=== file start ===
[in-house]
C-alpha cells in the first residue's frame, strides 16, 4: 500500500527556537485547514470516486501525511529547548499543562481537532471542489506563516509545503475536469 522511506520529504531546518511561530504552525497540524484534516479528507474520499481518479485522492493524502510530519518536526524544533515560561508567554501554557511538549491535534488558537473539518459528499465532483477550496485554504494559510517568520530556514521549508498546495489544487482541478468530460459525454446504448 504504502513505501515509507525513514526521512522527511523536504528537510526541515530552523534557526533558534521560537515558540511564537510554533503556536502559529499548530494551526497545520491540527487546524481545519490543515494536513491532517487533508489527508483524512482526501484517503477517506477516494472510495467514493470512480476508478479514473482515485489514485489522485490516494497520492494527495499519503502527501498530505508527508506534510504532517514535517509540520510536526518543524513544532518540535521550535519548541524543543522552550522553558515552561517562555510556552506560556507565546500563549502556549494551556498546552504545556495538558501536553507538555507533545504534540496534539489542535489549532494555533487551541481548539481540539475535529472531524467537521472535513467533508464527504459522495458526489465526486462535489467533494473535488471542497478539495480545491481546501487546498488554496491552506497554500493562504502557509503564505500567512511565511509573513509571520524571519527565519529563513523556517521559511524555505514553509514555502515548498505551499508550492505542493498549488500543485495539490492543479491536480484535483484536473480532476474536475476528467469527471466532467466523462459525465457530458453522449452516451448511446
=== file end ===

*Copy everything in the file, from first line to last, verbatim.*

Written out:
[in-house]
C-alpha cells in the first residue's frame, strides 16, 4: 500500500527556537485547514470516486501525511529547548499543562481537532471542489506563516509545503475536469 522511506520529504531546518511561530504552525497540524484534516479528507474520499481518479485522492493524502510530519518536526524544533515560561508567554501554557511538549491535534488558537473539518459528499465532483477550496485554504494559510517568520530556514521549508498546495489544487482541478468530460459525454446504448 504504502513505501515509507525513514526521512522527511523536504528537510526541515530552523534557526533558534521560537515558540511564537510554533503556536502559529499548530494551526497545520491540527487546524481545519490543515494536513491532517487533508489527508483524512482526501484517503477517506477516494472510495467514493470512480476508478479514473482515485489514485489522485490516494497520492494527495499519503502527501498530505508527508506534510504532517514535517509540520510536526518543524513544532518540535521550535519548541524543543522552550522553558515552561517562555510556552506560556507565546500563549502556549494551556498546552504545556495538558501536553507538555507533545504534540496534539489542535489549532494555533487551541481548539481540539475535529472531524467537521472535513467533508464527504459522495458526489465526486462535489467533494473535488471542497478539495480545491481546501487546498488554496491552506497554500493562504502557509503564505500567512511565511509573513509571520524571519527565519529563513523556517521559511524555505514553509514555502515548498505551499508550492505542493498549488500543485495539490492543479491536480484535483484536473480532476474536475476528467469527471466532467466523462459525465457530458453522449452516451448511446